Sure, Long said, and then sat back to listen as Du Bois went over the case and what he knew of the suspects. If Schiller agreed to come back to Miami, Long said, he would see him and take the complaint.

No problem, said Du Bois, but Schiller was afraid for his life and wanted to make the trip as brief as possible. They set up a three-day interview window: April 18 to 20, He brought along a Colombian relative for protection, and walked straight from the airplane to Concourse E, where the hotel is located.

That afternoon Du Bois met his client for the first time. The two men shook hands, and Du Bois noted that Schiller was thin but otherwise a physically unremarkable man, except for a deep burgundy notch on his nose, a souvenir of the duct tape that had been wrapped so tightly around his head during his captivity.

Schiller was invigorated by the decision to go to the police. But he also was wary, afraid he might die in Miami. At the SID office, they were met by Sgt.

Gary Porterfield, who asked Schiller to wait outside while he talked to Du Bois in his office. Du Bois handed over a copy of the case file, then began the narrative of his investigation.

As Porterfield took notes, Du Bois outlined the history: Marc Schiller disappeared on the afternoon of November 14, During his captivity, he signed over everything he owned to individuals connected with Sun Gym.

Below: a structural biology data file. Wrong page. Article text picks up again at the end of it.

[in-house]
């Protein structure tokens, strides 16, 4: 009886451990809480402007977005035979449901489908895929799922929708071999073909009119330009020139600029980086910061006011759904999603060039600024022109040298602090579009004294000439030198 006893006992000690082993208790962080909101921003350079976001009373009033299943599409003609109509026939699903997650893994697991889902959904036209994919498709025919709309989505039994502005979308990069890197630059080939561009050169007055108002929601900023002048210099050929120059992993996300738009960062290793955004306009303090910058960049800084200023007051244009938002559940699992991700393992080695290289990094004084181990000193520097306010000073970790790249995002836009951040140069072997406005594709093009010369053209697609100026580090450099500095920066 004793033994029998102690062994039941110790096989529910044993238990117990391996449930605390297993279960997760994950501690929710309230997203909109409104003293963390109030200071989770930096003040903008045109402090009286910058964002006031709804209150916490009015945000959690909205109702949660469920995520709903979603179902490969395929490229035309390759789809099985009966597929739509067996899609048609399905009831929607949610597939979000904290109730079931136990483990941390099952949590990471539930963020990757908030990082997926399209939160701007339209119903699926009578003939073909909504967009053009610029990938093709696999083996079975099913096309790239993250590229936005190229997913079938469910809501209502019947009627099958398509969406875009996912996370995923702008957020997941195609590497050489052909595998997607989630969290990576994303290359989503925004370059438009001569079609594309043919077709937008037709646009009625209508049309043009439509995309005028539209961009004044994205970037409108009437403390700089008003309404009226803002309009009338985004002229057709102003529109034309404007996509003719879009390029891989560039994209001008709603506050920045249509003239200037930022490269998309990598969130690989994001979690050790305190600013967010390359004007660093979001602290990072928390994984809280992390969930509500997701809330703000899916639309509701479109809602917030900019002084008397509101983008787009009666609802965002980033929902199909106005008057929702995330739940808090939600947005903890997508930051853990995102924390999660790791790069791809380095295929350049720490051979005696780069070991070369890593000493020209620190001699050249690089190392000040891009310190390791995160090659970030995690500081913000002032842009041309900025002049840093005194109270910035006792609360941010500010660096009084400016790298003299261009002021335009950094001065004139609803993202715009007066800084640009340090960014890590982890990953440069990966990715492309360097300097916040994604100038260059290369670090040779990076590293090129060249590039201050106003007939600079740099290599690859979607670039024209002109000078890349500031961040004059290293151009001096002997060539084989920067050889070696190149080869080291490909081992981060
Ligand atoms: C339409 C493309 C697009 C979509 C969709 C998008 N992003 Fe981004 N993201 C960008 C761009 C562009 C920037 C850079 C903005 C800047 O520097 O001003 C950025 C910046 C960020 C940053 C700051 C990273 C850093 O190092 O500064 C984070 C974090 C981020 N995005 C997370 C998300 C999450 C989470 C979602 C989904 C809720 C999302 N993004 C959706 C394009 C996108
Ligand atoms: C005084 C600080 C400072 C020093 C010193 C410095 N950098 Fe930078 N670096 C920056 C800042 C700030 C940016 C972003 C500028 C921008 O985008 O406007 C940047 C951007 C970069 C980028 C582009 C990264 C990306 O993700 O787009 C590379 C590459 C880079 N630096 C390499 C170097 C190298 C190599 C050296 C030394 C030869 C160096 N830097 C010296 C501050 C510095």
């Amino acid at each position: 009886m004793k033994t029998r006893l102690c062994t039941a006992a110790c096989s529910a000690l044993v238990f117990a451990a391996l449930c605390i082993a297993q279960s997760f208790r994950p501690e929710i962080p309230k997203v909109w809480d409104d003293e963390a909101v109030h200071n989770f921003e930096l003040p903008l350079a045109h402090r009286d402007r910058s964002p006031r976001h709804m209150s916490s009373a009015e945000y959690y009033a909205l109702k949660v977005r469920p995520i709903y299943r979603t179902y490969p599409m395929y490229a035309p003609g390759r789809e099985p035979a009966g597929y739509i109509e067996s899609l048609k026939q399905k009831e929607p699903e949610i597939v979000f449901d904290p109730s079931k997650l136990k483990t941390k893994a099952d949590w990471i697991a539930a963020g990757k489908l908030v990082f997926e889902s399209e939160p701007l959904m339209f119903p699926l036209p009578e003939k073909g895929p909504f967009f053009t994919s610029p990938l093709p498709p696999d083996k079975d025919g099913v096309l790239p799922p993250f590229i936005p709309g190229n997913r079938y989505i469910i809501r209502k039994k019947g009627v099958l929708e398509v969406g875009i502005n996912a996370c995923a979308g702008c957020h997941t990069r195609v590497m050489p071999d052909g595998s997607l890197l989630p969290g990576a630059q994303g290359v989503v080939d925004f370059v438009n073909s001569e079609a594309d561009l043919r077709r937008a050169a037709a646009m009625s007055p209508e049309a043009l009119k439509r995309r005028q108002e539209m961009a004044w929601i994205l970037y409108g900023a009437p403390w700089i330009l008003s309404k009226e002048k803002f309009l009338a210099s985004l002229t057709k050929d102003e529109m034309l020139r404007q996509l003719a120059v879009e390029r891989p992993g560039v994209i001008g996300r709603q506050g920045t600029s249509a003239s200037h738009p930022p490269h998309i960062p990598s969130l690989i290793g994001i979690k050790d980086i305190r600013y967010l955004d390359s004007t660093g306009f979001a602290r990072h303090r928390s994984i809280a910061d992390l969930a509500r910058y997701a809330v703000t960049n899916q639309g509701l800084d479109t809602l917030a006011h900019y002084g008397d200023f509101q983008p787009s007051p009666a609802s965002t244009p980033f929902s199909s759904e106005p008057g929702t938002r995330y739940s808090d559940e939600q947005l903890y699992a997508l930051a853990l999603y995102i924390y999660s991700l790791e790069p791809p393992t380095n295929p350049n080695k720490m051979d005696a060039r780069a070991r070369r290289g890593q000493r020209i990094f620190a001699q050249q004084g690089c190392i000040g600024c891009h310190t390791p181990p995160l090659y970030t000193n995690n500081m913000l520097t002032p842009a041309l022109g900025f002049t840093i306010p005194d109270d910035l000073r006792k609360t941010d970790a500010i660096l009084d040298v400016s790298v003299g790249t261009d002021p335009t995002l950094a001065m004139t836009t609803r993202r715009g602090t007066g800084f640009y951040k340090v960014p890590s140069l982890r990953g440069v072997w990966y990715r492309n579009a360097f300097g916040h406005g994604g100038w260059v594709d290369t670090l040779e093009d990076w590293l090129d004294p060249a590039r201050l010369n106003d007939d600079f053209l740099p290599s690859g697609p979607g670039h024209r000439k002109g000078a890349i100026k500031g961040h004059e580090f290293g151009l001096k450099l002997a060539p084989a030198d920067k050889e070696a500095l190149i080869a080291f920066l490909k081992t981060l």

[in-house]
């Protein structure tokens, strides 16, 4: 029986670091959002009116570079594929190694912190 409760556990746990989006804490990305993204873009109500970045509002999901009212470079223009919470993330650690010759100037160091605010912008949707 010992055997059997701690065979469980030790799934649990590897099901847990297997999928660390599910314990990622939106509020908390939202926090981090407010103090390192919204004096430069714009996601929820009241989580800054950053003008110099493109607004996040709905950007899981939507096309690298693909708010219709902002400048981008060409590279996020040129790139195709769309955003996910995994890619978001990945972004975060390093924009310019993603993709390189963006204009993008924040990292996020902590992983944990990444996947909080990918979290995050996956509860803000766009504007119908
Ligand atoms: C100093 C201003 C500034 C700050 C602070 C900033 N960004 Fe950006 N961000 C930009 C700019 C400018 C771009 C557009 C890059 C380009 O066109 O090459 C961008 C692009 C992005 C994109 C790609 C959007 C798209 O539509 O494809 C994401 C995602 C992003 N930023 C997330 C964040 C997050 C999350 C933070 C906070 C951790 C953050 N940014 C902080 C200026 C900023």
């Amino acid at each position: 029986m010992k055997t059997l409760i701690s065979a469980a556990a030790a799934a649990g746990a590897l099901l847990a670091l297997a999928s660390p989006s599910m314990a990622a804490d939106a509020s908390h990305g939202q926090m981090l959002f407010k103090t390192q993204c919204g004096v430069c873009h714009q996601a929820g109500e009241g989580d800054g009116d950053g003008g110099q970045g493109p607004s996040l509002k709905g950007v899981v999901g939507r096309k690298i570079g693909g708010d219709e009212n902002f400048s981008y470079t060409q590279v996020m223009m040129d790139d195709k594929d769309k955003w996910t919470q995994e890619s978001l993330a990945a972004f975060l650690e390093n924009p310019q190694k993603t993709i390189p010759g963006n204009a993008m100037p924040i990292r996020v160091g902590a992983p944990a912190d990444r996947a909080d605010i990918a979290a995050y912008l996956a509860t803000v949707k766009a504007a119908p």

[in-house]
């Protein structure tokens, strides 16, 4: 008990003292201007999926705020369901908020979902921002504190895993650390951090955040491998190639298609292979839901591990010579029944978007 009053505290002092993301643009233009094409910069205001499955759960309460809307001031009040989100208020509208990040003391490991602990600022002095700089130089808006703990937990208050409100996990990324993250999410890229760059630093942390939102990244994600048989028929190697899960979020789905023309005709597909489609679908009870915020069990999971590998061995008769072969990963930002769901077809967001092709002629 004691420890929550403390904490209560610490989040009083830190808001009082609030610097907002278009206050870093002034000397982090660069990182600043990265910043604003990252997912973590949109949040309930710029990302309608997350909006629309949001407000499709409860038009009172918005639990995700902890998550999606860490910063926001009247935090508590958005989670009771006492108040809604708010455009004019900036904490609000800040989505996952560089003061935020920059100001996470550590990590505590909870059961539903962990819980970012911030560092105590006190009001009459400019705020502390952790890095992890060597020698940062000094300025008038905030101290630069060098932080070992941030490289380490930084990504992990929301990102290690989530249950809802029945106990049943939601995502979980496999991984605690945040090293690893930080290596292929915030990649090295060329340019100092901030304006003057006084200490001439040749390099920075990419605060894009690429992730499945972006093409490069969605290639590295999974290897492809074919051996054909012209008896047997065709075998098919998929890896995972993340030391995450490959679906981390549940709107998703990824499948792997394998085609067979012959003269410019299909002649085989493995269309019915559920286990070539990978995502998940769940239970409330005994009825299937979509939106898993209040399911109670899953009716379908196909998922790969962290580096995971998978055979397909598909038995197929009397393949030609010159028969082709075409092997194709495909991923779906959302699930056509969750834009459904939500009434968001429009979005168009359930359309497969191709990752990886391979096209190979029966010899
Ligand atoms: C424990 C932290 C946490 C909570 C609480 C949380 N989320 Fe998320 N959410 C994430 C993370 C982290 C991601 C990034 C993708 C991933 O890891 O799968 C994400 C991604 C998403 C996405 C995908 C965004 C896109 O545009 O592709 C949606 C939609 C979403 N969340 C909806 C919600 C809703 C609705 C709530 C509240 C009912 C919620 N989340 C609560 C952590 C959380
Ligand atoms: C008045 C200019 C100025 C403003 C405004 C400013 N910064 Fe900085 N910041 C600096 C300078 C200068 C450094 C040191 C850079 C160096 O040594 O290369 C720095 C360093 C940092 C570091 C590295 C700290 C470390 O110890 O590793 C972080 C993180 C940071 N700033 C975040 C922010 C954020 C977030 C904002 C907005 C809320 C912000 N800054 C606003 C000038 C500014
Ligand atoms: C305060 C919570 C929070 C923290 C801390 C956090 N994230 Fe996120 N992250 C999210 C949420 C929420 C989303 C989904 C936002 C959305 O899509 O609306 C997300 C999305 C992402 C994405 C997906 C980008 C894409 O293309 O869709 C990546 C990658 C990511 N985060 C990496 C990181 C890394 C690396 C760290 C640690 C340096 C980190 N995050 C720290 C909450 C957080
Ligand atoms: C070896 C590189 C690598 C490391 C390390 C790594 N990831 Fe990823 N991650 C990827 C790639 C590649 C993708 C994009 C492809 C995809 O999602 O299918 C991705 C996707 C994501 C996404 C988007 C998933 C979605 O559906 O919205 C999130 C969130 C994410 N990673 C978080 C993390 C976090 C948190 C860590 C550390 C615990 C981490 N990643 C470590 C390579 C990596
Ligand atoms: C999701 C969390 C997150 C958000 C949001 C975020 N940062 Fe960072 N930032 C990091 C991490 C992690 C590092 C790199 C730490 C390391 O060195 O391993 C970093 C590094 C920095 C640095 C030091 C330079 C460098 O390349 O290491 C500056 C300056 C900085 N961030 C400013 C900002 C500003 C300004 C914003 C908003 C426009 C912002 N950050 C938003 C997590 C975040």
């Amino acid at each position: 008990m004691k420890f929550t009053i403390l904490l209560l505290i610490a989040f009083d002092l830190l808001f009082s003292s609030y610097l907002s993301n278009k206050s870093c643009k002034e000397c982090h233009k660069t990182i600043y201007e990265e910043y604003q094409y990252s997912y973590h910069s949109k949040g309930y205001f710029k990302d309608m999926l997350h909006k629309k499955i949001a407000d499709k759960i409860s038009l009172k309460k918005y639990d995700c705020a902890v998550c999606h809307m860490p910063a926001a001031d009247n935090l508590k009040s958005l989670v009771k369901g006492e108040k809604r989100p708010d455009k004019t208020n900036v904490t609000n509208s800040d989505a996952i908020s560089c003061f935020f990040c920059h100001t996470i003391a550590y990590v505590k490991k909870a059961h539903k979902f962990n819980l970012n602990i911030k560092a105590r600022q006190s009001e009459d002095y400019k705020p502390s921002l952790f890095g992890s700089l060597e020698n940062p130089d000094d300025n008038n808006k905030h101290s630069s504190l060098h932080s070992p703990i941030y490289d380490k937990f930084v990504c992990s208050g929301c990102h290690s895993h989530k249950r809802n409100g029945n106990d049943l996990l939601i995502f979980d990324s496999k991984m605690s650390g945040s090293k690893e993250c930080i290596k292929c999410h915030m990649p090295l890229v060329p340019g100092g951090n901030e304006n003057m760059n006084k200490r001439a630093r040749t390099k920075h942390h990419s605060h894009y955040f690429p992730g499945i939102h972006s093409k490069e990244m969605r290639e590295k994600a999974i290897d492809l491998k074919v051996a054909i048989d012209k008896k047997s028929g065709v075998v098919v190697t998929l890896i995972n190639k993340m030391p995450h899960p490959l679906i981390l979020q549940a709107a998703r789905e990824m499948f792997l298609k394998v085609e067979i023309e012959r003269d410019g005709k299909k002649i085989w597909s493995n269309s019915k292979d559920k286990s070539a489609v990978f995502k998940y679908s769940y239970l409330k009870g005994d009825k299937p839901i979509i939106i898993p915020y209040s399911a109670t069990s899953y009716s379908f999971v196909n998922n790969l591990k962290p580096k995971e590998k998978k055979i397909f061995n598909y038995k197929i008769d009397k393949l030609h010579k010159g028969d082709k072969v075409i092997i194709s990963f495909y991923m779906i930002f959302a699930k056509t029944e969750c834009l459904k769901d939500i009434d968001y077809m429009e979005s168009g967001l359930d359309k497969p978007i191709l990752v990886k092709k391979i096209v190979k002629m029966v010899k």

On December 15 he reappeared, broken, in the emergency room at Jackson Memorial Hospital. Others were involved as well.

They'd be easy to track down and question. He also gave Porterfield a twenty-page memo and canceled checks, deed transfers, accident reports, and hospital records.

And he had a copy of Lugo's federal rap sheet and divorce documents. An hour later Porterfield summoned Schiller to provide a statement.

He too spent an hour with the sergeant. Porterfield promised to spend the next day investigating the case. They planned to polygraph Schiller on Thursday.

The next day, however, Porterfield called with bad news. There were scheduling difficulties. Would Schiller stay over until Friday morning for the polygraph?

Schiller canceled his flight and made a new reservation for Friday afternoon. Instead Porterfield met them with more bad news: SID wasn't going to take the case after all; they'd decided to refer it to the robbery bureau.

The robbery bureau? Du Bois was dumbfounded. You're shit-canning this case. Porterfield said his supervisor, Lt.

Ed Petow, had concluded that the basic elements of the case were robbery. Yeah, Du Bois thought, and Oswald was guilty of illegally discharging a firearm in a public place.

Du Bois knew he'd just heard the death knell to any serious investigation. Worse yet, it would leave the goons on the street. They still had Schiller's money, but when that ran out, they'd snatch and torture someone else.

Porterfield led them to Metro-Dade Police headquarters, a couple of miles away, as Du Bois followed in his car. Schiller couldn't believe they'd blown him off after the information they'd provided.

Du Bois tried to cheer him up but was in shock himself. In the short drive to police headquarters, the solid professional landscape he'd cultivated over the past two decades had metamorphosed into a surreal, receding mirage.